May 19, 2023
Centers for Medicare and Medicaid Services (CMS) released new guidance this week that will make it easier for school districts to bill Medicaid for healthcare services – including mental healthcare – provided to students covered by Medicaid.
“This guidance is a significant step forward for school Medicaid expansion,” said Jessie Mandle, Healthy Schools Campaign (HSC) national program director, noting that it provides states with the flexibility to support school districts in billing Medicaid and enables more efficient and equitable access to Medicaid reimbursement.
The updated guidance was mandated under the 2022 Bipartisan Safer Communities Act, which required a number of actions related to Medicaid-funded school health services to address the youth mental health crisis.
HSC led the charge for new guidance, working with state advocates, Medicaid agencies, and school districts and drawing support from 50 national organizations. The resulting materials represent the work of many stakeholders committed to expanding access to school-based healthcare, including the state teams in HSC’s Healthy Students, Promising Futures Learning Collaborative.
Since 2014, school districts have been allowed to bill Medicaid for health services provided to all students enrolled in Medicaid; previously, reimbursement was limited to services included in a student’s Individualized Education Plan (IEP). But states first need to align their state Medicaid plan with federal policy.
State policy and guidance documents are critical for supporting this work. CMS last issued a technical assistance guide, which provides an overview of Medicaid and school health, in 1997, and an administrative claiming guide in 2003. The updated information is bundled in one document, “Delivering Service in School-Based Settings: A Comprehensive Guide to Medicaid Services and Administrative Claiming.”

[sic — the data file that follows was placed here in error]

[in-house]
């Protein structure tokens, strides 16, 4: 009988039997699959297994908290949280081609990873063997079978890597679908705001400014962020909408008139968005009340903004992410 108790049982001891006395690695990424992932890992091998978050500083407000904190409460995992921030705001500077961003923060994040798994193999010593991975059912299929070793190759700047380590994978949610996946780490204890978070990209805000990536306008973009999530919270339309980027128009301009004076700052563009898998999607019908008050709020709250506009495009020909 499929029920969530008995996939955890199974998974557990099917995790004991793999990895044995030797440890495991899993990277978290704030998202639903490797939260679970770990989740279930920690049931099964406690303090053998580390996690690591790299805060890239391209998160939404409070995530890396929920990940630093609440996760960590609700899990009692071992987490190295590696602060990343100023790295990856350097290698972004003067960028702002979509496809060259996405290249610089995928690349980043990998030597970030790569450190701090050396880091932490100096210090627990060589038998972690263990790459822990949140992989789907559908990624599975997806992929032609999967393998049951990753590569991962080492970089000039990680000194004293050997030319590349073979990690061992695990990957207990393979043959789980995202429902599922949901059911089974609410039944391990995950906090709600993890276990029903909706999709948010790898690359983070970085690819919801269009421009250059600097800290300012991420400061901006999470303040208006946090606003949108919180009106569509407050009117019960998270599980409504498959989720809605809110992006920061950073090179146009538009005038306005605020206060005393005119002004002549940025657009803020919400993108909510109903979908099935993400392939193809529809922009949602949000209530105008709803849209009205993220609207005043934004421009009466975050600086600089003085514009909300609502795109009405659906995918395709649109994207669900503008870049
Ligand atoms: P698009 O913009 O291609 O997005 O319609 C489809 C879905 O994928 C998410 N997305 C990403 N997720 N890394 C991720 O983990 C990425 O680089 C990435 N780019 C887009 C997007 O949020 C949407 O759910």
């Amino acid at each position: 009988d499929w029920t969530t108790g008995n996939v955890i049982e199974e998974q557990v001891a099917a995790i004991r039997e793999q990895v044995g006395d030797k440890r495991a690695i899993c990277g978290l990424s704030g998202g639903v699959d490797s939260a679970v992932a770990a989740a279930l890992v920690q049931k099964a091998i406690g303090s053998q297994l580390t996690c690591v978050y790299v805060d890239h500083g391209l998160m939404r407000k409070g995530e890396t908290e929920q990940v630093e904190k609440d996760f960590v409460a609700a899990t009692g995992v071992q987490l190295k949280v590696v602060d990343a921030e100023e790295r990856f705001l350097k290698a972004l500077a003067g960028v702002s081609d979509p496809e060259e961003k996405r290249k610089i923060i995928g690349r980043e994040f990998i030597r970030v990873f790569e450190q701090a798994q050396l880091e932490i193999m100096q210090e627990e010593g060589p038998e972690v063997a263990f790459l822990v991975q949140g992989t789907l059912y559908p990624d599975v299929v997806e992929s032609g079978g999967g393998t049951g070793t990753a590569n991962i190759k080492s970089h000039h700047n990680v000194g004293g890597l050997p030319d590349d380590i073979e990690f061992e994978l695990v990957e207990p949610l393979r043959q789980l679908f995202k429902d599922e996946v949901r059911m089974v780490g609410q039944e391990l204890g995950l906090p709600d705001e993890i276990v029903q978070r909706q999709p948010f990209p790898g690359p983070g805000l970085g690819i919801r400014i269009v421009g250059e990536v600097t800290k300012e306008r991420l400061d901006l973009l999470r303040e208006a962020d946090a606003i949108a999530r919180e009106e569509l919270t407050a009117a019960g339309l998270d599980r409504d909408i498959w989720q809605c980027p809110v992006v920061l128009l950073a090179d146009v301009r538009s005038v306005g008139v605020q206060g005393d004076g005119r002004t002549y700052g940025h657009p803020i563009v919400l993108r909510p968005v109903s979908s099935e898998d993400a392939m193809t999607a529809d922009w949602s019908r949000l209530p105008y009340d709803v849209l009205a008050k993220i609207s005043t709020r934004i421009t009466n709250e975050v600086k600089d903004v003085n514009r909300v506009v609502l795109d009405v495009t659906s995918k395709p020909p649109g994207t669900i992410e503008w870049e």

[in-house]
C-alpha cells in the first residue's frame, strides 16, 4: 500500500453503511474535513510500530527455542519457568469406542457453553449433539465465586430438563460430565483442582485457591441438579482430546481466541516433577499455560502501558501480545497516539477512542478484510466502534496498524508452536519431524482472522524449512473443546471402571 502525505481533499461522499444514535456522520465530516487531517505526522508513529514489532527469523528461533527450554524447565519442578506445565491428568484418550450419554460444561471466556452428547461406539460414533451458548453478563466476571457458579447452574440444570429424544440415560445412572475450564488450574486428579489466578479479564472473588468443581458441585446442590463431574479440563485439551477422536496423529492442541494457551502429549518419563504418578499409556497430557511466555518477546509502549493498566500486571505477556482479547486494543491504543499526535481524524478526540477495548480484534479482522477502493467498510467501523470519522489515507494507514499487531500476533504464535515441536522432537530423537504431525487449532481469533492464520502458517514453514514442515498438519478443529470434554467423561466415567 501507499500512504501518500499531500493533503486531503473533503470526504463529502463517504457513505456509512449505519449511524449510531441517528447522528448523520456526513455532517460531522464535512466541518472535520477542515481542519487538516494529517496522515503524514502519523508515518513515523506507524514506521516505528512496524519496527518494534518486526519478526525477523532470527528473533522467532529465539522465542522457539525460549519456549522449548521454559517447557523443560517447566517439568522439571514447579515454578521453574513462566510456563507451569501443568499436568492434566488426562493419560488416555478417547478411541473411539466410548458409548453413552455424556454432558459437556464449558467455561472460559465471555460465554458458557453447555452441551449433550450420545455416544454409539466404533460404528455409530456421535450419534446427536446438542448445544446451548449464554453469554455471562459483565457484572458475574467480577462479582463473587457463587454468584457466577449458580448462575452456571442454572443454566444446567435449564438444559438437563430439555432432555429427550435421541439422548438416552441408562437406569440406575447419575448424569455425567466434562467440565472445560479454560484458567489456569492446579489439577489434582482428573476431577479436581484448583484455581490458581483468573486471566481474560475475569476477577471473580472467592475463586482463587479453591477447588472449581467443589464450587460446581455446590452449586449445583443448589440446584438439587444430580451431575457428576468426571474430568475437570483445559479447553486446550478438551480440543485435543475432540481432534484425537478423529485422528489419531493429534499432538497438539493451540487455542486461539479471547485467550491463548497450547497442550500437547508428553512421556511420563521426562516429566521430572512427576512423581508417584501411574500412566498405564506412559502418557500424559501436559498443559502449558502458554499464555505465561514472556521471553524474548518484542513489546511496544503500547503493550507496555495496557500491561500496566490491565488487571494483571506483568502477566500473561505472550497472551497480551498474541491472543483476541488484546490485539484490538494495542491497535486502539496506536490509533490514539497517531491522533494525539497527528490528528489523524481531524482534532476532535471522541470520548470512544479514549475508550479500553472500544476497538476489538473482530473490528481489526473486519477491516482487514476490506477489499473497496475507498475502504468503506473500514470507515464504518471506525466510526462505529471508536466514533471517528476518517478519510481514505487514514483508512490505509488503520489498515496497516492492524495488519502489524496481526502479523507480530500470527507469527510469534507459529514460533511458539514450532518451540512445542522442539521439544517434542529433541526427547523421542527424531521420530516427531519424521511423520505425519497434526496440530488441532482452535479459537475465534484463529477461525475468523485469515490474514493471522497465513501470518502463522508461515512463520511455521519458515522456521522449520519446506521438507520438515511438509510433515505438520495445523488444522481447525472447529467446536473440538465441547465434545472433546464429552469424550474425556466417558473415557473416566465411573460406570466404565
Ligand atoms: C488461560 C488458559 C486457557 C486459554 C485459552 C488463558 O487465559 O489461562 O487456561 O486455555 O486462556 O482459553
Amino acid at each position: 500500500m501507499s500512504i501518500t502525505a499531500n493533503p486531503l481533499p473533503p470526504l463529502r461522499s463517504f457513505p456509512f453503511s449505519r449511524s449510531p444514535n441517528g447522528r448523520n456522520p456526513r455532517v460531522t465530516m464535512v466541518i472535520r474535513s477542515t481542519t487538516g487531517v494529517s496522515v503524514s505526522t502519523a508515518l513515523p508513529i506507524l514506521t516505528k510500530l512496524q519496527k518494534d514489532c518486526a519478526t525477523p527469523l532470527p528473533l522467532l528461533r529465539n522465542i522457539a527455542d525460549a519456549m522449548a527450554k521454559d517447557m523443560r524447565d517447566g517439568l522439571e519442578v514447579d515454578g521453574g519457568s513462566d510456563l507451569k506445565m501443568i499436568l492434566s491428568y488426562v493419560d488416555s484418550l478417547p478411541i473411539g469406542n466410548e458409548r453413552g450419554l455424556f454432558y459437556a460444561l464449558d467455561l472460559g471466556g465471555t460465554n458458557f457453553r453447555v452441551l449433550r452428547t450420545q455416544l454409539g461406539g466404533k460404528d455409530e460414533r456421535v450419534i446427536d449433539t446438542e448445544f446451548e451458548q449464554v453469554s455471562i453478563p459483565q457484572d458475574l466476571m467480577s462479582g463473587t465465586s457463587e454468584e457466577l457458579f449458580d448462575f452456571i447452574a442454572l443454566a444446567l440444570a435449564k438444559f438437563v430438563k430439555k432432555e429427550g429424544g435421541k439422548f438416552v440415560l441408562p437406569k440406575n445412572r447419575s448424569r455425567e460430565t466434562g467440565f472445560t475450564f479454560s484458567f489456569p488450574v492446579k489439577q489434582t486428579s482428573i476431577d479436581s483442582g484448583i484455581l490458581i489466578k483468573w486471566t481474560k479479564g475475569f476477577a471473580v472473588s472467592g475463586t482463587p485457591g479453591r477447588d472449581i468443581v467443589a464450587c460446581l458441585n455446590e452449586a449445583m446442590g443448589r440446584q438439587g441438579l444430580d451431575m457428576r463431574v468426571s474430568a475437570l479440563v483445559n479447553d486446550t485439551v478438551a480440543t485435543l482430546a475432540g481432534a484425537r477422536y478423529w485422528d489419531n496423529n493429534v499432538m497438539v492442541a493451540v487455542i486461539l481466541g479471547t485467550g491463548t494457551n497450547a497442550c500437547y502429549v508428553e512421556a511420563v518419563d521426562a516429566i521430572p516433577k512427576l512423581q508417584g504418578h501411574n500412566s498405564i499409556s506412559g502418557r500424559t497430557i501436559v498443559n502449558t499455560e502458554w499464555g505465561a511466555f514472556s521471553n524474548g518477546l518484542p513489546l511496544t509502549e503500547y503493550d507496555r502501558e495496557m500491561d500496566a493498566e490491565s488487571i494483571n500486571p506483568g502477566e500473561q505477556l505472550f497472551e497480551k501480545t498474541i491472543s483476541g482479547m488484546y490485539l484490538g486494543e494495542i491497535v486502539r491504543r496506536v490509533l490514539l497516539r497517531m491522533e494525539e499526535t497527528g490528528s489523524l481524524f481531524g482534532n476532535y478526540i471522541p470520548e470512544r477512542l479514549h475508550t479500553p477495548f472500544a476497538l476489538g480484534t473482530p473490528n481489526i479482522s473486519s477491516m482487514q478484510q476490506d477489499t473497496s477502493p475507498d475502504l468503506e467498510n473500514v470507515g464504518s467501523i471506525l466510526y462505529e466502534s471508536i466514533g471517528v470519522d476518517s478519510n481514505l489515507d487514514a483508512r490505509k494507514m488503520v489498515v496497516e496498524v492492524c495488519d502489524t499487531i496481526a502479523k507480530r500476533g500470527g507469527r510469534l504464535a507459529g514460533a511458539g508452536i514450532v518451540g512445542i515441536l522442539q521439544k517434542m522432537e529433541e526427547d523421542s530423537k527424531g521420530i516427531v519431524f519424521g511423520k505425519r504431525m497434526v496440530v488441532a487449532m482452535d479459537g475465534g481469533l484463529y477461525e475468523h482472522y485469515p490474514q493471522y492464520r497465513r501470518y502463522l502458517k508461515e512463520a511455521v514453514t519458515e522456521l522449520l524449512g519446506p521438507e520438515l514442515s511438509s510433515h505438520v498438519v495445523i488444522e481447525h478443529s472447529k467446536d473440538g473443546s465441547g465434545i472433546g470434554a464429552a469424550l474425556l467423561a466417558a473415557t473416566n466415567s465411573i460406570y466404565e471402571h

“The new guidance will propel more states to expand access outside the IEP, and gives them options for doing so — all of which will enable school districts to draw down available and sustainable funding,” said Mandle.
HSC provides support to states making this change and offers numerous resources, including a comprehensive “Guide to Expanding Medicaid-Funded School Health Services,” and is co-sponsoring a webinar on June 6 with AASA and NAME to unpack the guidance and explain how states can expand Medicaid reimbursement.
Speakers include Daniel Tsai, deputy administrator and director of the Center for Medicaid and CHIP Services (CMCS), and Katy Neas, deputy assistant secretary in the Education Department’s Office of Special Education and Rehabilitation Services.
To date, almost two dozen states allow their school districts to bill for services outside of an IEP. Momentum is building: New Mexico and Oregon received CMS approval the same day the new guidance was released, and Illinois received approval in April. HSC’s state activity tracker provides information on how each state to expand health services beyond the IEP has moved forward.
States starting or building on expanding access to school health services will receive increased federal support. In addition to the new guidance, CMS is tasked with establishing a technical assistance center and awarding $50 million in state grants to implement, enhance or expand school Medicaid programs.
The guidance was part of several announcements by the Biden administration concerning school health services. The U.S. Department of Education also proposed a new rule that aims to streamline Medicaid billing permissions for students with disabilities. Public comments are due Aug. 1.
“We are thrilled by the progress at the federal level,” said Mandle. “These actions are reflective of the Biden administration’s commitment to children’s health and well-being.”
HSC will provide a detailed analysis of the new guidance and other federal actions in the coming weeks.